“We get a lot of tourists down here, and a lot of people move in ...People come down and they visit our city and they like the fact that it’s a friendly environment and people want to come back,” Padilla said. 

She added that this not only is contributing to the city's overall growth, but that a lot of the people who are interested in applying from outside that 200-mile radius “say things like ‘We were down there visiting,’ or ‘We used to live there and we loved it and we want to come back’,” she said.

The other fact I hadn’t seem to put public safety as a very high priority — for a city of 1.3 million souls, the PD has 2,400 sworn officers.  By way of comparison, San Jose (Calif.) has a population of about 1.2 million (countable!) souls, with a sworn police force of about 1,100 officers.  For many years, San Jose had been called “the safest big city in America” but given those numbers, San Antonio may now deserve that moniker. 

Rigorous, But Equitable Standards
“There are a lot of agencies out there who will bring you in, saying they’re hiring, saying, ‘Come on in and take the test and let you know.’  Then when officers or other applicants get there, and they’ve expensed their airfare, their hotel, their vehicle rentals, and then they get told, ‘We’re not hiring anymore,’ or ‘You’re on an eligibility list.’  I’m not going to say we don’t have an eligibility list, because we do to a certain extent, but because we’re continuously hiring, we want to get 45 cadets per class. With retirements and growth factored in, we need a large influx of applicants to maintain staffing.  Recently, it’s been difficult for us to fill all of our openings.  While we can’t promise anyone a job, I can say that all of those that have completed processing in the last two years have been hired.” 

Why the disparity?  According to Padilla, “The biggest thing that we find is that you’ve got to by mentally as well as physically prepared.  It’s not all about the physical part — they’ve got to be mentally prepared for the assessment board and the polygraph. You may have put everything in your application, but it’s just intimidating to be in a room hooked up to a polygraph machine being asked all these questions.  We tell everyone, ‘We don’t want perfect policemen, we want honest policemen’ — we’re not hiding anything in the structure of what we’re doing.  We just want everyone to be honest about what they put on their application.”

It should be noted that the City of San Antonio has a document for civil service eligibility rules — entitled Personnel Rules of The City of San Antonio Fire Fighters’ and Police Officers’ Civil Service Commission — which is 13 pages long and fairly detailed in its parameters.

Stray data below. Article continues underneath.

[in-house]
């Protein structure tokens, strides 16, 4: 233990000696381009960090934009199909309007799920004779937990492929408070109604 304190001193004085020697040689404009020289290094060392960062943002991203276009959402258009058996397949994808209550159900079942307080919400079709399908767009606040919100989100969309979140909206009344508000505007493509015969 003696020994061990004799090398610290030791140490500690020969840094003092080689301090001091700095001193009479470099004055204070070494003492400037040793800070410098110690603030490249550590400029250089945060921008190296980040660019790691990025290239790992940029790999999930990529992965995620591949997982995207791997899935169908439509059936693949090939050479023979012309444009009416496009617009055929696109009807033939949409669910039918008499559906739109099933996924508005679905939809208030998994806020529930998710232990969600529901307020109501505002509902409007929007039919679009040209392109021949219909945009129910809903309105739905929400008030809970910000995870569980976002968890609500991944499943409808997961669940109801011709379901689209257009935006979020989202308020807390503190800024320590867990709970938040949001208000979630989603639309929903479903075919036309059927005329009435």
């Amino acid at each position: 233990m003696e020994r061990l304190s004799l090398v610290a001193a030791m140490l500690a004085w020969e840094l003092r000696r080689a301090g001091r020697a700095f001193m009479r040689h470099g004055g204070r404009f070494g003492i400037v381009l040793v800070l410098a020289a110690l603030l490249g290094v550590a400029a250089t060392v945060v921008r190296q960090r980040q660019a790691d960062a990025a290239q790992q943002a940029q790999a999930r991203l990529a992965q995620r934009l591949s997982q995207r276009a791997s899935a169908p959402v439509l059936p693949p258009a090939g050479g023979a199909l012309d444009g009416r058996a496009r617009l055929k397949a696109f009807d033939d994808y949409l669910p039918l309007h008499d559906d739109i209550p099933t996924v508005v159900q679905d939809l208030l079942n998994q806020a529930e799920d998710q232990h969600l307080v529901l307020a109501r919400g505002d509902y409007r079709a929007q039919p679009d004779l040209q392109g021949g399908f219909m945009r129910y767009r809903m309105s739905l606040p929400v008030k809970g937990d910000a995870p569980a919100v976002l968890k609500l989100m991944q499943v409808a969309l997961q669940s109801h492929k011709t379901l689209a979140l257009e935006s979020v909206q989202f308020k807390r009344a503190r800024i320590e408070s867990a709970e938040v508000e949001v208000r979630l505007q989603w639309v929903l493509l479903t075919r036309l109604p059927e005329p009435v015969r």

Padilla strongly recommends that you visit that document online, as well as the SAPD Careers website, in order to have a completely clear understanding of what the process is — what the various requirements are — and know that those rules apply to everyone. 

Another rule that applies to everyone is training — the city is adamant that every officer on the force has had exactly the same training.  Consequently, there are no laterals into SAPD.  This policy is probably off-putting to a lot of potential applicants, but the idea behind the policy is a sound one.  Everyone has had the same training.  Period. 

Ending with the Beginning
“We’re continuously hiring,” were practically the first words out of Padilla’s mouth during our brief call yesterday.  She said those exact words several more times during our conversation.  “You just need to submit your application and process through.  We’re taking anybody who can meet our standards and pass our steps and our process,” Padilla concluded. 

With a goal of hiring approximately 180 officers every year, I guess SAPD really is, in fact, continuously hiring. 

About the author

Doug Wyllie is Editor in Chief of PoliceOne, responsible for setting the editorial direction of the website and managing the planned editorial features by our roster of expert writers. In addition to his editorial and managerial responsibilities, Doug has authored more than 750 feature articles and tactical tips on a wide range of topics and trends that affect the law enforcement community. Doug is a member of International Law Enforcement Educators and Trainers Association (ILEETA), and an Associate Member of the California Peace Officers' Association. He is also a member of the Public Safety Writers Association, and is a three-time (2011, 2012, and 2014) Western Publishing Association "Maggie Award" Finalist in the category of Best Regularly Featured Digital Edition Column. Even in his "spare" time, he is active in his support for the law enforcement community, contributing his time and talents toward police-related charitable events as well as participating in force-on-force training, search-and-rescue training, and other scenario-based training designed to prepare cops for the fight they face every day on the street.